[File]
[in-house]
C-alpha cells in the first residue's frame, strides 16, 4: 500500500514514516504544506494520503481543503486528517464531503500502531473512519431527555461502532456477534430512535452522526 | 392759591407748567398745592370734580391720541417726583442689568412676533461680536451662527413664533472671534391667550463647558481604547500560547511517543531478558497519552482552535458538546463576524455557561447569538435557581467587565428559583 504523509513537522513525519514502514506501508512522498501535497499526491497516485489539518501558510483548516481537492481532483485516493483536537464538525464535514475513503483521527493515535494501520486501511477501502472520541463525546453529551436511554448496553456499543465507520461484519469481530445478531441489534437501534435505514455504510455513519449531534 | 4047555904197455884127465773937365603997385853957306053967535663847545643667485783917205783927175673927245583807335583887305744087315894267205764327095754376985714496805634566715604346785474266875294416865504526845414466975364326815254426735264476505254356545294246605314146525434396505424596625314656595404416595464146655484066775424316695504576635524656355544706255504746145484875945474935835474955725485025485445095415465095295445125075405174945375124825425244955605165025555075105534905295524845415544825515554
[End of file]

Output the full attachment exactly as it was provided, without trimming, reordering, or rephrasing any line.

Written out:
[in-house]
C-alpha cells in the first residue's frame, strides 16, 4: 500500500514514516504544506494520503481543503486528517464531503500502531473512519431527555461502532456477534430512535452522526 | 392759591407748567398745592370734580391720541417726583442689568412676533461680536451662527413664533472671534391667550463647558481604547500560547511517543531478558497519552482552535458538546463576524455557561447569538435557581467587565428559583 504523509513537522513525519514502514506501508512522498501535497499526491497516485489539518501558510483548516481537492481532483485516493483536537464538525464535514475513503483521527493515535494501520486501511477501502472520541463525546453529551436511554448496553456499543465507520461484519469481530445478531441489534437501534435505514455504510455513519449531534 | 4047555904197455884127465773937365603997385853957306053967535663847545643667485783917205783927175673927245583807335583887305744087315894267205764327095754376985714496805634566715604346785474266875294416865504526845414466975364326815254426735264476505254356545294246605314146525434396505424596625314656595404416595464146655484066775424316695504576635524656355544706255504746145484875945474935835474955725485025485445095415465095295445125075405174945375124825425244955605165025555075105534905295524845415544825515554